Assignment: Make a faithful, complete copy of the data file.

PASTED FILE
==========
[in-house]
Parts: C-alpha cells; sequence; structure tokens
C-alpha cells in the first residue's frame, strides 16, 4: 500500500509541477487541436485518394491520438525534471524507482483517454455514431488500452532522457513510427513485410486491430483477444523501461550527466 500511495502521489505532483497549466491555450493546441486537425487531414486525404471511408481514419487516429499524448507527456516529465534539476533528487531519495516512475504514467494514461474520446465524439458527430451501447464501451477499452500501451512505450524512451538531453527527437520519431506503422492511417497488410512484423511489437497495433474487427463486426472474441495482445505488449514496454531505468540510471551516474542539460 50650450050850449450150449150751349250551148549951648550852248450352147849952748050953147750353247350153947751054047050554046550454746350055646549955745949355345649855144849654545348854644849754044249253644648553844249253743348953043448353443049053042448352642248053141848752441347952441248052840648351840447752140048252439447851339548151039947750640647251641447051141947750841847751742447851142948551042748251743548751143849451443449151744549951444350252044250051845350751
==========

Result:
[in-house]
Parts: C-alpha cells; sequence; structure tokens
C-alpha cells in the first residue's frame, strides 16, 4: 500500500509541477487541436485518394491520438525534471524507482483517454455514431488500452532522457513510427513485410486491430483477444523501461550527466 500511495502521489505532483497549466491555450493546441486537425487531414486525404471511408481514419487516429499524448507527456516529465534539476533528487531519495516512475504514467494514461474520446465524439458527430451501447464501451477499452500501451512505450524512451538531453527527437520519431506503422492511417497488410512484423511489437497495433474487427463486426472474441495482445505488449514496454531505468540510471551516474542539460 50650450050850449450150449150751349250551148549951648550852248450352147849952748050953147750353247350153947751054047050554046550454746350055646549955745949355345649855144849654545348854644849754044249253644648553844249253743348953043448353443049053042448352642248053141848752441347952441248052840648351840447752140048252439447851339548151039947750640647251641447051141947750841847751742447851142948551042748251743548751143849451443449151744549951444350252044250051845350751